A sun drenched field in Sussex, Marquees, a big stage, funfair, camping grounds: It’s a real festival. A bit of cognitive dissonance with the programme billed as jazz, but the much trailed Love Supreme Festival experiment was beginning with a line up including some of the biggest, hippest names from the other side of the pond as well as what looked like the Brit Jazz tent.
I slipped into the field as the crowds were swelling, my first goal to catch a couple of gigs from British bands who’ve been on the festival circuit, Go Go Penguin, then Kairos 4tet. Hearing them back to back emphasised how much inspiration is drawn from the rhythms and beats of hip hop and the club scene as well as may be the rock minimalism of the Bad Plus, with both building tunes around loop like segments, bursts of frenetic drumming and dense riffs and hand break turns of mood and tempo. GoGo perhaps erred more to rocky climatic crescendos that really got the healthy early afternoon crowd going. Kairos left more space for overtly jazzy improvising with furious postbop soloing from leader Adam Waldeman and Jon Turville depping on piano. The vocal tunes with Emilia Martensson introduced an even richer harmonic palette and some gorgeous melody. Both bands had to sacrifice a bit of subtlety with the volume cranked up to drown out the roaring soul band on the main stage.
I had a somewhat surreal moment, of this time cultural dissonance, when I dipped into Troyka‘s gig later in the afternoon. The trio, clustered in the centre of a dimly lit stage were working up a coruscating electronic scream from initial scattered squeaks and clatter before a rollicking groove emerged. Meanwhile in my other ear, as I was standing at the edge of the tent, Full on gospelly soul on the main stage from Charles Bradley. It wasn’t just the heat that was brain melting at that point.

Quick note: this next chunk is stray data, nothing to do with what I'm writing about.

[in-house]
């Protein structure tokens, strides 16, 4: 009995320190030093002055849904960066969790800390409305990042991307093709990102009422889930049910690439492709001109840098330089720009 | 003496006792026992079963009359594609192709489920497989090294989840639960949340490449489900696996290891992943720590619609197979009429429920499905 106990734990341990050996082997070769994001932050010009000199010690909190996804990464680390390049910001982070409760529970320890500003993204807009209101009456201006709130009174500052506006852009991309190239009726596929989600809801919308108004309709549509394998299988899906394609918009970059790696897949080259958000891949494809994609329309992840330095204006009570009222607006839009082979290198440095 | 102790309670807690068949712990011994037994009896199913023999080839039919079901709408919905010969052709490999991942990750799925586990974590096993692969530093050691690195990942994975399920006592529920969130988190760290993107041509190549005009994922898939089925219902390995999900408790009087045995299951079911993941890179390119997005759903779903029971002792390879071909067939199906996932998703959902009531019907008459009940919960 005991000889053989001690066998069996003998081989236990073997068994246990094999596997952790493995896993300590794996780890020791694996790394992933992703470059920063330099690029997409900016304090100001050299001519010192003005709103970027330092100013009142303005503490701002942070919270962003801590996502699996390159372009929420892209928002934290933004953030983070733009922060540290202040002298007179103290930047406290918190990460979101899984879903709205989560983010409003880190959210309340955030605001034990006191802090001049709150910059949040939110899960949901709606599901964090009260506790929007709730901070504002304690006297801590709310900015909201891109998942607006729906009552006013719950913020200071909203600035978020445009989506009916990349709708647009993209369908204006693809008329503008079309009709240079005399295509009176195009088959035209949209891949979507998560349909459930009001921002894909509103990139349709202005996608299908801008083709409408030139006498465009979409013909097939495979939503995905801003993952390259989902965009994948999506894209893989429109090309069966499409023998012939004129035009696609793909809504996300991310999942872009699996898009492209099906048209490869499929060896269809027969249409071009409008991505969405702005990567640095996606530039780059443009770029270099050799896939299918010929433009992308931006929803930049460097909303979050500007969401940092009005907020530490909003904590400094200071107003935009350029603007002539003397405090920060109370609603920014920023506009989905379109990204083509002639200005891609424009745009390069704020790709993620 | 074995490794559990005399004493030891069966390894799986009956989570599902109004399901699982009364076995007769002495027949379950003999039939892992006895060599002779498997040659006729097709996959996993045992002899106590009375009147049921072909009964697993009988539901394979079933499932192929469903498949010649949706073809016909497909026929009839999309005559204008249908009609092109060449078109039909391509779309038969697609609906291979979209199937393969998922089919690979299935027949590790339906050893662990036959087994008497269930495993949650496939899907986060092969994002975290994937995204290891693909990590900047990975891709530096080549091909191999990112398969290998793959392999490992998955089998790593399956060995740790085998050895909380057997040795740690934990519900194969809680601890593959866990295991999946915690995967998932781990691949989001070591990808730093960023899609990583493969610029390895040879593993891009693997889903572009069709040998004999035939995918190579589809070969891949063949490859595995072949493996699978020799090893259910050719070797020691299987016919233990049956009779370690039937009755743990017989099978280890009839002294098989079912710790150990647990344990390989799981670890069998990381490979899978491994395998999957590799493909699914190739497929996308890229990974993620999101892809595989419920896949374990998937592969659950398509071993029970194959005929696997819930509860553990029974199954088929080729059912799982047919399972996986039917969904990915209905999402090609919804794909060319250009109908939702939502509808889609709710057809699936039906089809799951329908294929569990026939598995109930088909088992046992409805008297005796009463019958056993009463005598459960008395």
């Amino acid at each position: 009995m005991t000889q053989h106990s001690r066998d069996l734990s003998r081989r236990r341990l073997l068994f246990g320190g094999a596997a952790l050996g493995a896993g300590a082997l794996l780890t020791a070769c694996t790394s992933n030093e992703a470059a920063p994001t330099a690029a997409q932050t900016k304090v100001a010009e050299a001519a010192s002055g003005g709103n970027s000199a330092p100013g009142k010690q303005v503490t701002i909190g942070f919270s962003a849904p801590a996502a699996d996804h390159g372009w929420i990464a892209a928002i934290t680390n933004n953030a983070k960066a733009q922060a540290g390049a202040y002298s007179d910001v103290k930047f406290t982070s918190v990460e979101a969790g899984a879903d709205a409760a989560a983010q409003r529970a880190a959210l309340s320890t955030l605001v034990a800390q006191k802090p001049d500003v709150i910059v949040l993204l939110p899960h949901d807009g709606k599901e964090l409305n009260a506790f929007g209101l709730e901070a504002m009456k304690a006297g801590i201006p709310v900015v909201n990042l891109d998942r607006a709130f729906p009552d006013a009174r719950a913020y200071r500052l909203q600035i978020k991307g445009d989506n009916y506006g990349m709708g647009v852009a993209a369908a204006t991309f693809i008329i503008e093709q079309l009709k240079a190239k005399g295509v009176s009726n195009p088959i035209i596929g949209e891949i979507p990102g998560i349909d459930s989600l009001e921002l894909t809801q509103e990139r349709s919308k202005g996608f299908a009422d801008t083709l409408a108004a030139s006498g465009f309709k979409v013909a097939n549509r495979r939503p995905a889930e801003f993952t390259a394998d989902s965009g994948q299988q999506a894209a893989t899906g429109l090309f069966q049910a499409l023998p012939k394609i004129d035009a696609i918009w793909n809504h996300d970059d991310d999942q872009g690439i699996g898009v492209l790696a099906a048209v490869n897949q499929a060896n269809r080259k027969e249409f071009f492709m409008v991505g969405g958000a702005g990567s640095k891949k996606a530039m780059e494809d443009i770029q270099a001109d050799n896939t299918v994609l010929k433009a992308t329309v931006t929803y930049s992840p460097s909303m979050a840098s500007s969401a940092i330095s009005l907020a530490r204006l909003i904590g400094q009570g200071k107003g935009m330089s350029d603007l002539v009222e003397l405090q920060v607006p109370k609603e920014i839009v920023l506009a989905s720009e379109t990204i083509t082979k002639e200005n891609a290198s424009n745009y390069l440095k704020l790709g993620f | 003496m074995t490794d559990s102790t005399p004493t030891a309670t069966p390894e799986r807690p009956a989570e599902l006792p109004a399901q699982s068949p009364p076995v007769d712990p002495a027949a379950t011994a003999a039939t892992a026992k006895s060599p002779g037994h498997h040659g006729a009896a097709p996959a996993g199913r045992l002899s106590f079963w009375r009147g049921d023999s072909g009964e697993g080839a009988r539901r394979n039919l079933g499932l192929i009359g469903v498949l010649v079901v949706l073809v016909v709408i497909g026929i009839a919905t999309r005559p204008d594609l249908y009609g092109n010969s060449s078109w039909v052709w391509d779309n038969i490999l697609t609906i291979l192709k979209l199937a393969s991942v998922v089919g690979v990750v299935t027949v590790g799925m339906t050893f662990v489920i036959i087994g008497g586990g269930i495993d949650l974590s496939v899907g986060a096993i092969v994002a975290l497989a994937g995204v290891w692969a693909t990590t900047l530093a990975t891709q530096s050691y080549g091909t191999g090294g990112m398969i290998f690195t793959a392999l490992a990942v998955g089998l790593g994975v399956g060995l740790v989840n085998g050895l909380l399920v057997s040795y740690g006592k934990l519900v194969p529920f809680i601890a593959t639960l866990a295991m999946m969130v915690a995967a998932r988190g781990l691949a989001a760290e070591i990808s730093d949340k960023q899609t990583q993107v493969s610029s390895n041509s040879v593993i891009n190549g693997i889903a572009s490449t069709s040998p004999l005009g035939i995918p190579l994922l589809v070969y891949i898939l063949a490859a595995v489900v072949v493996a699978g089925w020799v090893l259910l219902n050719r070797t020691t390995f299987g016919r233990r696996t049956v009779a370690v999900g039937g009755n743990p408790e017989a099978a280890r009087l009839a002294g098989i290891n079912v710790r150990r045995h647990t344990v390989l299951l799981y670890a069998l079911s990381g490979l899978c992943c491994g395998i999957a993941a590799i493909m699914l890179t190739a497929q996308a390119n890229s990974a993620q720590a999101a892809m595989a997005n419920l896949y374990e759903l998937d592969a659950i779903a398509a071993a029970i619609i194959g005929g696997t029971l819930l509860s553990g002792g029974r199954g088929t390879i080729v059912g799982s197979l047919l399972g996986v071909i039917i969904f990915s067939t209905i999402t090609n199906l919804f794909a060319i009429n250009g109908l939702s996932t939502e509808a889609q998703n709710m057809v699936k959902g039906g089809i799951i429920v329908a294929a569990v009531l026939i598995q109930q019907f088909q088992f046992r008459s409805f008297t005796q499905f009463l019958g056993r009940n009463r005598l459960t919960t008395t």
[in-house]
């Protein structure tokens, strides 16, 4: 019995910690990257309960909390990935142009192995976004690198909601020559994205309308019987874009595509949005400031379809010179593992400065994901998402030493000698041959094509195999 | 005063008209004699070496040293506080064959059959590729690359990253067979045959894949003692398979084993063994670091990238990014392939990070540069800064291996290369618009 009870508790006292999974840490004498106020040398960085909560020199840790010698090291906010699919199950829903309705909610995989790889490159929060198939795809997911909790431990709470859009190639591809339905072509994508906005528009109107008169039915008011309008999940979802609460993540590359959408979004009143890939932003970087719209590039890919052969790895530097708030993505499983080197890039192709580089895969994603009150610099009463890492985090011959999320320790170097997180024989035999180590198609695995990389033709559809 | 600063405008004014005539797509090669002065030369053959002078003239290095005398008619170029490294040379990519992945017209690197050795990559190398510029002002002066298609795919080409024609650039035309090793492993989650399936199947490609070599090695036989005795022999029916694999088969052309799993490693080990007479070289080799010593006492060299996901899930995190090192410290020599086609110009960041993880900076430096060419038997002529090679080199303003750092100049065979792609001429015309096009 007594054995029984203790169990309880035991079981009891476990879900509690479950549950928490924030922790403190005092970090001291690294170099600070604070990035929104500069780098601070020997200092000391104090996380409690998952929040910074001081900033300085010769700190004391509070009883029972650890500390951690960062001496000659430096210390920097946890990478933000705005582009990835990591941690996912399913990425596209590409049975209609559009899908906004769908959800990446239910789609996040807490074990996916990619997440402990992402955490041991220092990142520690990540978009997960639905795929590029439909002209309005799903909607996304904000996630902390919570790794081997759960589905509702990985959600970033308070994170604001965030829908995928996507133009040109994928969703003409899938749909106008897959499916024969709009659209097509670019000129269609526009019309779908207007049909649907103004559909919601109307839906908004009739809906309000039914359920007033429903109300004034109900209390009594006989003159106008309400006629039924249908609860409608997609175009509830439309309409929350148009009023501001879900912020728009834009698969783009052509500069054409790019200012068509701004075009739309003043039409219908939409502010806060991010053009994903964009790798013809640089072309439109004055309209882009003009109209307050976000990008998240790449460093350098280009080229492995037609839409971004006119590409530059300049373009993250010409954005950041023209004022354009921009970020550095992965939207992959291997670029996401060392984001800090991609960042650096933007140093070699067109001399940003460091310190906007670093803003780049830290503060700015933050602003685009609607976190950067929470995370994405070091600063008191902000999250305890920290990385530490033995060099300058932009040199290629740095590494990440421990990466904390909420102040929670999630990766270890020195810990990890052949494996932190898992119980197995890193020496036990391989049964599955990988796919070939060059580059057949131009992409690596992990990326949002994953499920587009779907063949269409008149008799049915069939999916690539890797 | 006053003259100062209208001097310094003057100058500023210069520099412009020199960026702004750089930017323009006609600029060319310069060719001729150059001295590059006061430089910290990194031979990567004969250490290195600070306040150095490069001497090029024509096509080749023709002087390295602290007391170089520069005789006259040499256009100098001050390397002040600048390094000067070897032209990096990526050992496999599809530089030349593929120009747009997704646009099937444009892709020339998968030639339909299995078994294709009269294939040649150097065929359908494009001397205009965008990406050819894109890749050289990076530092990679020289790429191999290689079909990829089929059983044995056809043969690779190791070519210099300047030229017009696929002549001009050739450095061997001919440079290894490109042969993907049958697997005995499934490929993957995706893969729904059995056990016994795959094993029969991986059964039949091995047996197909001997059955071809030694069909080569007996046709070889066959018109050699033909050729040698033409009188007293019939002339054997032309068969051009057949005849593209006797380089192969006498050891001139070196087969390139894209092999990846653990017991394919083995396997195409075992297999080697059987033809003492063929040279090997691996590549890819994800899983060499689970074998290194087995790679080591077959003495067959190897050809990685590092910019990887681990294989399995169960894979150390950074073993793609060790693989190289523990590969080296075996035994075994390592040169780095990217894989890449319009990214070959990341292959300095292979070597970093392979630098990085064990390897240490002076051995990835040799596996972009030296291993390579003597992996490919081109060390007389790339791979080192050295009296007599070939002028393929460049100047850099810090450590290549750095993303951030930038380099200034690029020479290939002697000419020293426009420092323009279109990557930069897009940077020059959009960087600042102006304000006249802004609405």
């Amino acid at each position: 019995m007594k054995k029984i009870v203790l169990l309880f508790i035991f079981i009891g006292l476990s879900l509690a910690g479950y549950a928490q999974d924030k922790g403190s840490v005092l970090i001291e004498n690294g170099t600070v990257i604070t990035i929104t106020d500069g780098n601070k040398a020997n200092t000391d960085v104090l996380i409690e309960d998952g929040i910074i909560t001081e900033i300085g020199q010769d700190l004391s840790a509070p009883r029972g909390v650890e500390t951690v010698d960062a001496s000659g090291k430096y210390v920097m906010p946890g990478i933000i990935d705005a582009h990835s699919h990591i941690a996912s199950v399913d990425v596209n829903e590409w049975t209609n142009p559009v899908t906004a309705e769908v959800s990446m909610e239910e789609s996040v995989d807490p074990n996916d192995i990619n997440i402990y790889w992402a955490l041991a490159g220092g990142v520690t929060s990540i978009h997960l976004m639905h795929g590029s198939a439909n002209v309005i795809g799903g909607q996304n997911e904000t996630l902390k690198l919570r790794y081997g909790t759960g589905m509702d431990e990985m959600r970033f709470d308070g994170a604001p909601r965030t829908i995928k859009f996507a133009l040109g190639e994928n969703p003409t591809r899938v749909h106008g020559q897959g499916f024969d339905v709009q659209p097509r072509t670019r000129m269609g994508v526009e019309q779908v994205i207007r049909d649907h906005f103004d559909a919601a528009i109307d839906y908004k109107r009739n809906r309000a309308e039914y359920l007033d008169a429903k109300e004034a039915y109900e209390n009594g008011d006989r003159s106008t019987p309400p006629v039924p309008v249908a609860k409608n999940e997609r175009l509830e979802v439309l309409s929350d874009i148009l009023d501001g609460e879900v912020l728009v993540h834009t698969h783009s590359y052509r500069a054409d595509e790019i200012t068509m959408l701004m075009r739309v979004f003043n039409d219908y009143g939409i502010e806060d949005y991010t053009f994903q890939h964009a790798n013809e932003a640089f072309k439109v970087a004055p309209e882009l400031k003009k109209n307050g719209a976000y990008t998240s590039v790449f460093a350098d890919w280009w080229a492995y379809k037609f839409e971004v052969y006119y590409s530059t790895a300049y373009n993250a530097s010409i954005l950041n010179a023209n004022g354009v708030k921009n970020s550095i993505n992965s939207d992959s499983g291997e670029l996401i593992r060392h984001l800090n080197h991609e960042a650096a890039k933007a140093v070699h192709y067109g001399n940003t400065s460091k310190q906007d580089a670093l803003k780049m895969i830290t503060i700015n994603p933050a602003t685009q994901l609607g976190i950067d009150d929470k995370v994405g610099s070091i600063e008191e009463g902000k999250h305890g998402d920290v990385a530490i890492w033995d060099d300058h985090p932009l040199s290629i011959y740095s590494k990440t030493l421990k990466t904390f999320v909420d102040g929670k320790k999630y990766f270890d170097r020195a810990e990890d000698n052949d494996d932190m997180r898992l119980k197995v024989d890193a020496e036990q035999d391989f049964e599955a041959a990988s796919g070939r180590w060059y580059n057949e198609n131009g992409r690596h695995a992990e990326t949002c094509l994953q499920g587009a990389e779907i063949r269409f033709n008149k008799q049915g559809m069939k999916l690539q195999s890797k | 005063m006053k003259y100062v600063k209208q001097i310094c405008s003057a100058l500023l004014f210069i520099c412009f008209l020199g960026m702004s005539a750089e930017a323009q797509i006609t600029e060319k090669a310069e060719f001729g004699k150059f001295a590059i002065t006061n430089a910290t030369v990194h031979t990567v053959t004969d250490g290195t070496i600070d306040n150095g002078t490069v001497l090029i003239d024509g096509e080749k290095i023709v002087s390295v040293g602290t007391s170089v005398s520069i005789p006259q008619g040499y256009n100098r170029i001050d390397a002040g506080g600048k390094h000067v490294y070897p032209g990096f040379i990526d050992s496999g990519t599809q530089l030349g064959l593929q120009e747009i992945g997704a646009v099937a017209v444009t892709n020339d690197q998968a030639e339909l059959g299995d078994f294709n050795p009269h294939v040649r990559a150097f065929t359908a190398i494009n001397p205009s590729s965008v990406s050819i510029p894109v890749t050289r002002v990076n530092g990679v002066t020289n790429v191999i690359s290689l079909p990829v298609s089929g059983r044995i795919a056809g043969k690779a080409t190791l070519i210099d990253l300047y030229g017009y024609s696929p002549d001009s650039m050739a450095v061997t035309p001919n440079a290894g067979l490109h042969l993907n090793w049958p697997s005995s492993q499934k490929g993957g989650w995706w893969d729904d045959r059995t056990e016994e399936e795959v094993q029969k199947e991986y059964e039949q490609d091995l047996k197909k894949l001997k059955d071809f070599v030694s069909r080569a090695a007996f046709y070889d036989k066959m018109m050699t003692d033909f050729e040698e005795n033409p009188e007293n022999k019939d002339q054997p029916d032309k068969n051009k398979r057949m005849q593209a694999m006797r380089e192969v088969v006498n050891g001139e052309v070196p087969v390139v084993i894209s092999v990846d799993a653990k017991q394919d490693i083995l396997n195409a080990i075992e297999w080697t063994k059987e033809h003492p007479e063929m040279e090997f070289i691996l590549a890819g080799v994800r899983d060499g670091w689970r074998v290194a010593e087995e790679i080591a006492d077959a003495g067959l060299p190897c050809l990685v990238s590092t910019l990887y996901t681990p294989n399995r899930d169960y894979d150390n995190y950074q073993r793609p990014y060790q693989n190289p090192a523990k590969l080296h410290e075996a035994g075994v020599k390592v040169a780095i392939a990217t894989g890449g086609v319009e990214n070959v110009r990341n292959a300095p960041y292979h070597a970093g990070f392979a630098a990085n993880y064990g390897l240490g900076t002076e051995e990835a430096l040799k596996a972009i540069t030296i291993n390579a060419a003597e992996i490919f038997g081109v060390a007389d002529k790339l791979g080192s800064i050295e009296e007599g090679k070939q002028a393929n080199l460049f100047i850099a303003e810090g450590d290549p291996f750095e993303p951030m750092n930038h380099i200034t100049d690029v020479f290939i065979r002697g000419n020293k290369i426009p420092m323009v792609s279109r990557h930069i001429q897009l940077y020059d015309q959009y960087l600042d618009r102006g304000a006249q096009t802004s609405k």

It was fabulous, eclectic start. If it was all too much lying down and snoozing in the sun was always an option. Snarky Puppy really lit the blue touch paper of my day. Was it the incredibly tight funky grooves, with exuberant bass and thunderous drums and percussion locked? The mazy arrangements with a sing-able hook never far away (and loudly encouraged)? The incendiary soloing all round with duties on the third…yes third… keyboard liberally shared (including by the drummer when Marcus Miller’s drummer couldn’t resist hopping up and sitting in.. Ah, festivals!) Well all of the above, and by the time of the keyboard soloing duel that whipped it up to close the set, the fading heat of the sun had been balanced by the heat on stage. What else to do after that but to go out and dance the early evening away to 70s disco soulsters Chic with most of the rest of the field?
By the time Robert Glasper disappeared in a cloud of dry ice sometime around midnight (the dense beats, effects and throbbing grooves of Experiment Robert Glasper of ‘Black Radio’ – not acoustic trio Robert Glasper) , you’d have to count the day as a roaring success. Something for everyone, and mostly whatever your taste, probably something you’d have enjoyed despite yourself. It’d be rude not to join in.